Spring 2013 - Graduate Course Descriptions
Description of Course:
For more than thirty years the musical was perhaps Hollywood's most popular and profitable adult genre. Its utopianism and sexual energy are still useful to art and popular culture (e.g., in music videos, variety and reality television shows such as American Idol or Dancing with the Stars, and in recent films such as the High School Musical [2006-2008] and Step Up [2006-2012] franchises). This course will explore the rise and fall and rise of the film musical from its beginnings in 1927 through the present day, primarily in the U.S. but with attention paid to the films of Europe and Asia (especially Bollywood) as well. We will consider the musical as a set of myths, as an industrial product, and as an art form, investigating its historical development and how it interacted with other film genres and other kinds of theatrical performances and entertainment industries; its narrative structure and formal features; its modes of performance; and the meanings it produced for its audiences. We will trace the various ways in which the musical represented race and ethnicity, class, and sexual difference at certain points in its history, and how scholarship on the film musical has profitably been applied to other genres such as pornography and horror. After an introduction to genre and study of the history of the film musical, each week will be devoted to a specific topic or issue. Brief screenings of relevant material will augment our discussions, and from time to time entire films will be screened during class meetings (the running time of many musicals is barely more than an hour).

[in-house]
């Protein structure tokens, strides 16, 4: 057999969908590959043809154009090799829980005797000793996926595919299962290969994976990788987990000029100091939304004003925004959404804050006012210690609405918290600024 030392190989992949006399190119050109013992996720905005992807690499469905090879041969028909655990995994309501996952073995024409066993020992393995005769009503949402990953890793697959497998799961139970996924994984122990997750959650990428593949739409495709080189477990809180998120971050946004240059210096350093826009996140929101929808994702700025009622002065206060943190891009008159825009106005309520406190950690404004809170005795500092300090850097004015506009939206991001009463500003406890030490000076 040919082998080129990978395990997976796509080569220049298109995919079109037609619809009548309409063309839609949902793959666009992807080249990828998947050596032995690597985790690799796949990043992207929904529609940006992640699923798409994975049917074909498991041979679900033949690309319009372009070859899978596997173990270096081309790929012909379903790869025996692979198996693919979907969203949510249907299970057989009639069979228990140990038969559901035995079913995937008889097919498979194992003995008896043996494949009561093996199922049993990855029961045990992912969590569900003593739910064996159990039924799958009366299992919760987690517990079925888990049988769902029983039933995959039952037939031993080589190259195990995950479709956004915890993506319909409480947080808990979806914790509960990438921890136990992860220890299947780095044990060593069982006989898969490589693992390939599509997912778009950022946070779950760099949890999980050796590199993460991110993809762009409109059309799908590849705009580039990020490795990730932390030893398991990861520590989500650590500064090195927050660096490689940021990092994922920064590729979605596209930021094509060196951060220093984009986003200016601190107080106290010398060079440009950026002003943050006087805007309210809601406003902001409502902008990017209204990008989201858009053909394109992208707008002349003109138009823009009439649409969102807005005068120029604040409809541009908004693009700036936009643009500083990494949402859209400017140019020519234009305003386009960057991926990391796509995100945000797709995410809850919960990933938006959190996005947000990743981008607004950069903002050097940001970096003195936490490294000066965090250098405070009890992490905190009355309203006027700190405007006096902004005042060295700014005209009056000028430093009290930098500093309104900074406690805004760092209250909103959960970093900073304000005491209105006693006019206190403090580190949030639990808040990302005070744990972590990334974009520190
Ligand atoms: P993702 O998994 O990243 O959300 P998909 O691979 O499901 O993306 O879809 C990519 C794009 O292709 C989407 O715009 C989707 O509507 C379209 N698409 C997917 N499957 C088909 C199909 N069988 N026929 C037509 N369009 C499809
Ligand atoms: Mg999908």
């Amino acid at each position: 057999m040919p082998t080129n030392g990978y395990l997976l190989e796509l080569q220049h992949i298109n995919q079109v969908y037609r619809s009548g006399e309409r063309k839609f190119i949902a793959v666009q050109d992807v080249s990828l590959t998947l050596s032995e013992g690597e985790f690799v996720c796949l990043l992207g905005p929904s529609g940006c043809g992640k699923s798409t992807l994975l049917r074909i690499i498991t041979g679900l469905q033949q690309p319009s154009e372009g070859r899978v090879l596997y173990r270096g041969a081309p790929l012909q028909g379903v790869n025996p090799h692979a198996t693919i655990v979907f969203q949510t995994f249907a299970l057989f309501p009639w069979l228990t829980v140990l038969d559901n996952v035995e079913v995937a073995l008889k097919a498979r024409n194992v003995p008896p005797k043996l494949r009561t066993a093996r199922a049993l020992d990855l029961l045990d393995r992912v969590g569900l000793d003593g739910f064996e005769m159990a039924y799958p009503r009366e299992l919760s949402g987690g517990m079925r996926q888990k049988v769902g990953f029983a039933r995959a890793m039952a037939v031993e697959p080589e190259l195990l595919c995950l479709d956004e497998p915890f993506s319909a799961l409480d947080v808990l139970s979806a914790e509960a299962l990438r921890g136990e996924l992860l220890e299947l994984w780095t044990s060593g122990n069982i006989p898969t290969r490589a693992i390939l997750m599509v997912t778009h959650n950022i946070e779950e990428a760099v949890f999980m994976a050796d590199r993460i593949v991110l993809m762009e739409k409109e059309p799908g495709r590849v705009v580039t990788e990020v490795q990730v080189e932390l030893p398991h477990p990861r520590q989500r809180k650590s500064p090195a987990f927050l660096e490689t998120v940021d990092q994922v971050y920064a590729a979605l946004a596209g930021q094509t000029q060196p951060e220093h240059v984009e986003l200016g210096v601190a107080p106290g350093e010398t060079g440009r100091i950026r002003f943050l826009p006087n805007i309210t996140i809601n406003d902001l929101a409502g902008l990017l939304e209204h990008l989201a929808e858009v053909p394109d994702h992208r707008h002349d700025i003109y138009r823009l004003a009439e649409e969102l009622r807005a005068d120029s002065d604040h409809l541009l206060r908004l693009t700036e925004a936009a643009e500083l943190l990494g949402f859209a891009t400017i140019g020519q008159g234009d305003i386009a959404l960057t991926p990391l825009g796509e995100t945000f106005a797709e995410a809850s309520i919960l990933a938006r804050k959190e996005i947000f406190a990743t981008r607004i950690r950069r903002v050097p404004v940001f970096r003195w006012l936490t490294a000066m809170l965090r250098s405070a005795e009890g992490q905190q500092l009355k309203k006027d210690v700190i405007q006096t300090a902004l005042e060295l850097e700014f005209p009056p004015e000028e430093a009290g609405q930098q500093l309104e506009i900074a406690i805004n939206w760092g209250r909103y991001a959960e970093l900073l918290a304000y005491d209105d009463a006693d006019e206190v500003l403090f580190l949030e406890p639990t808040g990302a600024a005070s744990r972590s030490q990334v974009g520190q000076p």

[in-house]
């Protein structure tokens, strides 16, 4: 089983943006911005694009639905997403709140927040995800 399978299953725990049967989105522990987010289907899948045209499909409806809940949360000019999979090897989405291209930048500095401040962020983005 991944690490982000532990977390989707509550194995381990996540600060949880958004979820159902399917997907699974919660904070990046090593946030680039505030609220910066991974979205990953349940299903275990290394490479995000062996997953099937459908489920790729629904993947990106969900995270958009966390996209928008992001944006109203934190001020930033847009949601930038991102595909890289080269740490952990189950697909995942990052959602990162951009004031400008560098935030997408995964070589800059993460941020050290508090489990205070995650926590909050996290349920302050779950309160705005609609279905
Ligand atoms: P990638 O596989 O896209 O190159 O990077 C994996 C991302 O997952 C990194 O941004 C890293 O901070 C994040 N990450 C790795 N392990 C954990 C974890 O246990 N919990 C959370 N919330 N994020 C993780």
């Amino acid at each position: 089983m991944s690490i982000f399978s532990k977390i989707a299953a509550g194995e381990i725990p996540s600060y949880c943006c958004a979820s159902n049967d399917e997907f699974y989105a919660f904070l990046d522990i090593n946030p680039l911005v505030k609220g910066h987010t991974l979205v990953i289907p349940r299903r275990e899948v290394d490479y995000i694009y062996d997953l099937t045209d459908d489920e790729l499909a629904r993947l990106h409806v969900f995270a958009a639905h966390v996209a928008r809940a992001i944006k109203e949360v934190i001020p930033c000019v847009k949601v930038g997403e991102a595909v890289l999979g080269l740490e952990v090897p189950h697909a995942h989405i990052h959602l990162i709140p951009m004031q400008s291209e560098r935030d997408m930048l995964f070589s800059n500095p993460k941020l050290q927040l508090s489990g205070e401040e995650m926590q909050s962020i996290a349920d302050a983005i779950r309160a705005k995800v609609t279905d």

Rick Altman, The American Film Musical (1987), ISBN 025320514X.
Steven Cohan, ed., Hollywood Musicals: The Film Reader (2002), ISBN 041523560X.
Bill Marshall and Robynn Stilwell, eds., Musicals: Hollywood and Beyond (2000); e-book available free online through UTD's library catalogue.
There will be a few additional reserve readings (RR) that will be posted to eLearning and electronic reserve. STUDENTS ARE URGED TO BUY USED COPIES OF THE TEXTBOOKS; there should be plenty of them.
Full-length films are assigned weekly for viewing before the regular class session; these films are required texts as well. All will be on reserve at McDermott Library, but should also be available in a number of other venues that you might choose to employ such as NetFlix.
Course Requirements/Evaluation Criteria:
In-class presentation based on a reading, review essay, final formal paper (12-15 pages).